C.R.S. 2011 Section 18-4-202(1), states:
A person commits first degree burglary if the person knowingly enters unlawfully, or remains unlawfully after a lawful or unlawful entry, in a building or occupied structure with intent to commit therein a crime ... against another person or property, and if in effecting entry or while in the building or occupied structure or in immediate flight therefrom, the person ... assaults or menaces any person....

Under section 18-4-203(1), “[a] person commits second degree burglary, if the person knowingly breaks an entrance into, enters unlawfully in, or remains unlawfully after a lawful or unlawful entry in a building or occupied structure with intent to commit therein a crime against another person or property.”

In determining whether the crime of burglary has been committed, the focus is upon the possessory rights of the parties and not the ownership rights based on legal title. Howard v. People, 62 Colo. 131, 160 P. 1060 (1916). In Sloan v. People, 65 Colo. 456, 176 P. 481 (1918), the court held that any rightful possession of a premises creates a sufficient “ownership” or possessory interest in the property such that an unlawful entry constitutes a burglary committed against the person with that interest.

So, could you, as an estranged spouse who left his/her home, if you decide to return to that home be charged with burglary, or does your marital relationship preclude such a charge? Maybe. It depends on the status of your “possessory interest”, whether you are still privileged or licensed to enter the residence. The mere existence of a marital relationship does not preclude a burglary conviction.

What factors might a court consider when determining whether an estranged spouse still has a right to enter a one-time marital residence? The most obvious one that comes to mind is the marital status of the parties, the existence of any legal order against the estranged spouse, extended periods of separation, the names on leases or documents of title, the acknowledgment by the estranged spouse that he or she had no right to enter the premises, the method of entry, what measures had been taken to exclude the estranged spouse from the residence, and whether the estranged spouse understood that his/her possessory interest had been relinquished.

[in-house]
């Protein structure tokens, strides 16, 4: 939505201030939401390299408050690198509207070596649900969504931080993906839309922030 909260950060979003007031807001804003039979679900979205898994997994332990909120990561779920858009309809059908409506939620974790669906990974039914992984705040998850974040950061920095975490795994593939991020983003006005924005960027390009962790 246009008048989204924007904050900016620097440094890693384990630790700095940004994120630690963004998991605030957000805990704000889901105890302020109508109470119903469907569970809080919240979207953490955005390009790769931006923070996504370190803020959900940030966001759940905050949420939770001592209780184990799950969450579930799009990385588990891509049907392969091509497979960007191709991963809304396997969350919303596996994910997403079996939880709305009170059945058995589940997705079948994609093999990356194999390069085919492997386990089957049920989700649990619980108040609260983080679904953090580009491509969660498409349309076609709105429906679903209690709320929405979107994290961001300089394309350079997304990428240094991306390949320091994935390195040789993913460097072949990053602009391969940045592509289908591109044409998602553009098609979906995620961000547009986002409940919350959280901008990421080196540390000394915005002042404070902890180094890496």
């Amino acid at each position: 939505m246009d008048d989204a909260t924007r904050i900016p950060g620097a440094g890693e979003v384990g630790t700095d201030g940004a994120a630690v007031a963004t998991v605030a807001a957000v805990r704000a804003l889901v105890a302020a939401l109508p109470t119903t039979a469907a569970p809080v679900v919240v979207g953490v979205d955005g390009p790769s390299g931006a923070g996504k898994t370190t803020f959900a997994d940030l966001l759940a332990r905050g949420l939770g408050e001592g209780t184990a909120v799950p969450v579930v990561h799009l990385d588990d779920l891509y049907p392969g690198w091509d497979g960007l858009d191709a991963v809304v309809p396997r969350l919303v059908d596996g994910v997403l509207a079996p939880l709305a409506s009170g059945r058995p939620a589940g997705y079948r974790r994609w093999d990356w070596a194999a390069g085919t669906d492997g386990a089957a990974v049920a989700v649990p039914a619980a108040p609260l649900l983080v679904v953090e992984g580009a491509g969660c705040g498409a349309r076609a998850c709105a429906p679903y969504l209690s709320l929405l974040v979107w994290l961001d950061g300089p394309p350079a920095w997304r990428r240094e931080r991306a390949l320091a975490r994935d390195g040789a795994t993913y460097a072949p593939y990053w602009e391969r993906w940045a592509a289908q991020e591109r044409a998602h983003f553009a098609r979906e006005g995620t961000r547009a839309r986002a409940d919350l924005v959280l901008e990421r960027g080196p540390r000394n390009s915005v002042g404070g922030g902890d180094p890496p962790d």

Where a restraining order exists that prohibits you from reentering the marital home and or restricts you from the marital property, your unauthorized reentry during the period of court ordered exclusion could subject you to a burglary charge. Where you and your spouse have separated, are living apart and you have communicated that to each other, one spouse does not have the right to enter the residence of the other where that residence is previously shared marital property, even where a property settlement has not been reached.

What if one spouse has leased a residence after a separation? The other spouse is not privileged or licensed to enter that residence simply because there is still a marital relationship. If the other spouse has no possessory interest in the leased residence, unauthorized entry may result in a charge for burglary.

Posted On: December 8, 2011

The Use of Experts In Divorce Cases

By Teresa A. Drexler
Managing Partner
The Gasper Law Group

Divorce matters can be complex both financially and with respect to parenting issues. There are many options for retaining experts to help sort through the complexities of a case, however, experts can be costly. Therefore, it is important to consider all the facts of your case and analyze whether an expert really can benefit your case or if you will expend a great sum of money to get very little in return. The attorneys at The Gasper Law Group are well equipped to help you through this type of analysis.

The easiest way to utilize experts in a divorce case is to have the parties agree to a neutral expert. A neutral expert agreed upon by the parties may carry greater weight with the court. Typically if the parties agree on a neutral expert the costs of that expert are split and in the end you have a neutral evaluator to write a report – either financial or regarding parenting issues – and present that report to the court. Courts are more inclined to adopt the recommendations of a neutral expert due to the fact that the parties agreed on that expert. Because of this, cases tend to settle in mediation, saving the parties money, because the parties know the court is more likely to adopt the neutral expert report.

Continue reading " The Use of Experts In Divorce Cases " »